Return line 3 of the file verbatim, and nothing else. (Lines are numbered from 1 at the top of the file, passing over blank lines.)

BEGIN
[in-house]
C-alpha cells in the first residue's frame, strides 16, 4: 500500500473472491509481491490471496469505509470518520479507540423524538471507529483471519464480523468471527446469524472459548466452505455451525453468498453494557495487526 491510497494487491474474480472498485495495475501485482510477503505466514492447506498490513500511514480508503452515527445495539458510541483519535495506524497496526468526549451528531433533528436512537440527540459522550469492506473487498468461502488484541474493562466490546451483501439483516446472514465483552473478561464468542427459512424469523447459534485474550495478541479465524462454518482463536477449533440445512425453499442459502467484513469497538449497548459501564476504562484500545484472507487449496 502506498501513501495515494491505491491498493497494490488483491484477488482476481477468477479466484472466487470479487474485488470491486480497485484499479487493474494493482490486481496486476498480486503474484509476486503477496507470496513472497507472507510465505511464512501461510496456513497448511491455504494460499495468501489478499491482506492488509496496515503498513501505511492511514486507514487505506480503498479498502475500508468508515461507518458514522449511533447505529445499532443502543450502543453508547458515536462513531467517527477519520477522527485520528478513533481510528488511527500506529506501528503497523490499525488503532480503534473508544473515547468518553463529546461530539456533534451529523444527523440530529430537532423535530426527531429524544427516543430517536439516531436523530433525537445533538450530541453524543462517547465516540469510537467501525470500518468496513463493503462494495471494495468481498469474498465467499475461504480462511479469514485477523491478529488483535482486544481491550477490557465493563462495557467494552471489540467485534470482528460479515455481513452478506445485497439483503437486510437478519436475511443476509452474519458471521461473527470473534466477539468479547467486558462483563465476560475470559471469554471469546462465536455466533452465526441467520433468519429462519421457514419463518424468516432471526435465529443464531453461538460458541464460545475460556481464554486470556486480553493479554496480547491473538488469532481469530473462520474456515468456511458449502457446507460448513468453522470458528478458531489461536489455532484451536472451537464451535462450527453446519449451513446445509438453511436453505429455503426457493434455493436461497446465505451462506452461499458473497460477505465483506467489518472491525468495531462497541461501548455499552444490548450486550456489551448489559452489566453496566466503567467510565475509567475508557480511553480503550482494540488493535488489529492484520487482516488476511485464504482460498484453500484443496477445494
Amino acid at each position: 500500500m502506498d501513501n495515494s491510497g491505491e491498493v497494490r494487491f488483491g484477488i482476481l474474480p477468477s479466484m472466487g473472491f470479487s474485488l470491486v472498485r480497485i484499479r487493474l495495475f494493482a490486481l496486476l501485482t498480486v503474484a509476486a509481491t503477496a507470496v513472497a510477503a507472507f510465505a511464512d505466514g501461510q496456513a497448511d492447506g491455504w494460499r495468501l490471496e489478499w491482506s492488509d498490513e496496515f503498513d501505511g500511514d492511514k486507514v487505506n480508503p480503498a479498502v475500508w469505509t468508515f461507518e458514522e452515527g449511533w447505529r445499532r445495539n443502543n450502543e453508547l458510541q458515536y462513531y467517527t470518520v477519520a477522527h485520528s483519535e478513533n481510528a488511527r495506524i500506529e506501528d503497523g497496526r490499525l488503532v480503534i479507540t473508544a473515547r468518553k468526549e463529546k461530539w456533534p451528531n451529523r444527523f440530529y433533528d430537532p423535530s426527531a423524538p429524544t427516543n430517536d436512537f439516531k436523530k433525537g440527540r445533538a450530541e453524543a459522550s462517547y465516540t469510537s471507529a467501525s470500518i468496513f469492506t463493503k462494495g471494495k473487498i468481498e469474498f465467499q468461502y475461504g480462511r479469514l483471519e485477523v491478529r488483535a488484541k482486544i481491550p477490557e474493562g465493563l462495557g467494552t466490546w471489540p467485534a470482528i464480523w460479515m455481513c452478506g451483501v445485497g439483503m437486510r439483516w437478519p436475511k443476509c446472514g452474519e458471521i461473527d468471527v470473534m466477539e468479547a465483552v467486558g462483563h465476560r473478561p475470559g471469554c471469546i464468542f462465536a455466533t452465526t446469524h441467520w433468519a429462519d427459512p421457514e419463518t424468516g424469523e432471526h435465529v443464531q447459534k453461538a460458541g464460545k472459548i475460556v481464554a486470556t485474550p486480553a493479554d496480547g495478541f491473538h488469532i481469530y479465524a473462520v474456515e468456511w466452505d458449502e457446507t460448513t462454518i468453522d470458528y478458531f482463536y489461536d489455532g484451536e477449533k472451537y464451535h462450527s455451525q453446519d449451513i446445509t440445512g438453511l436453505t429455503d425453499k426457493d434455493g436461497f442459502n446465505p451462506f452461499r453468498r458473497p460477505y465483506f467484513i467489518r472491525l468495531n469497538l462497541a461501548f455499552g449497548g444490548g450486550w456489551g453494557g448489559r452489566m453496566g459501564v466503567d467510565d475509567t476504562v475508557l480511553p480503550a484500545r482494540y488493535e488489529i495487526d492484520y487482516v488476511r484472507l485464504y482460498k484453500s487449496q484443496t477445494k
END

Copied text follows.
Amino acid at each position: 500500500m502506498d501513501n495515494s491510497g491505491e491498493v497494490r494487491f488483491g484477488i482476481l474474480p477468477s479466484m472466487g473472491f470479487s474485488l470491486v472498485r480497485i484499479r487493474l495495475f494493482a490486481l496486476l501485482t498480486v503474484a509476486a509481491t503477496a507470496v513472497a510477503a507472507f510465505a511464512d505466514g501461510q496456513a497448511d492447506g491455504w494460499r495468501l490471496e489478499w491482506s492488509d498490513e496496515f503498513d501505511g500511514d492511514k486507514v487505506n480508503p480503498a479498502v475500508w469505509t468508515f461507518e458514522e452515527g449511533w447505529r445499532r445495539n443502543n450502543e453508547l458510541q458515536y462513531y467517527t470518520v477519520a477522527h485520528s483519535e478513533n481510528a488511527r495506524i500506529e506501528d503497523g497496526r490499525l488503532v480503534i479507540t473508544a473515547r468518553k468526549e463529546k461530539w456533534p451528531n451529523r444527523f440530529y433533528d430537532p423535530s426527531a423524538p429524544t427516543n430517536d436512537f439516531k436523530k433525537g440527540r445533538a450530541e453524543a459522550s462517547y465516540t469510537s471507529a467501525s470500518i468496513f469492506t463493503k462494495g471494495k473487498i468481498e469474498f465467499q468461502y475461504g480462511r479469514l483471519e485477523v491478529r488483535a488484541k482486544i481491550p477490557e474493562g465493563l462495557g467494552t466490546w471489540p467485534a470482528i464480523w460479515m455481513c452478506g451483501v445485497g439483503m437486510r439483516w437478519p436475511k443476509c446472514g452474519e458471521i461473527d468471527v470473534m466477539e468479547a465483552v467486558g462483563h465476560r473478561p475470559g471469554c471469546i464468542f462465536a455466533t452465526t446469524h441467520w433468519a429462519d427459512p421457514e419463518t424468516g424469523e432471526h435465529v443464531q447459534k453461538a460458541g464460545k472459548i475460556v481464554a486470556t485474550p486480553a493479554d496480547g495478541f491473538h488469532i481469530y479465524a473462520v474456515e468456511w466452505d458449502e457446507t460448513t462454518i468453522d470458528y478458531f482463536y489461536d489455532g484451536e477449533k472451537y464451535h462450527s455451525q453446519d449451513i446445509t440445512g438453511l436453505t429455503d425453499k426457493d434455493g436461497f442459502n446465505p451462506f452461499r453468498r458473497p460477505y465483506f467484513i467489518r472491525l468495531n469497538l462497541a461501548f455499552g449497548g444490548g450486550w456489551g453494557g448489559r452489566m453496566g459501564v466503567d467510565d475509567t476504562v475508557l480511553p480503550a484500545r482494540y488493535e488489529i495487526d492484520y487482516v488476511r484472507l485464504y482460498k484453500s487449496q484443496t477445494k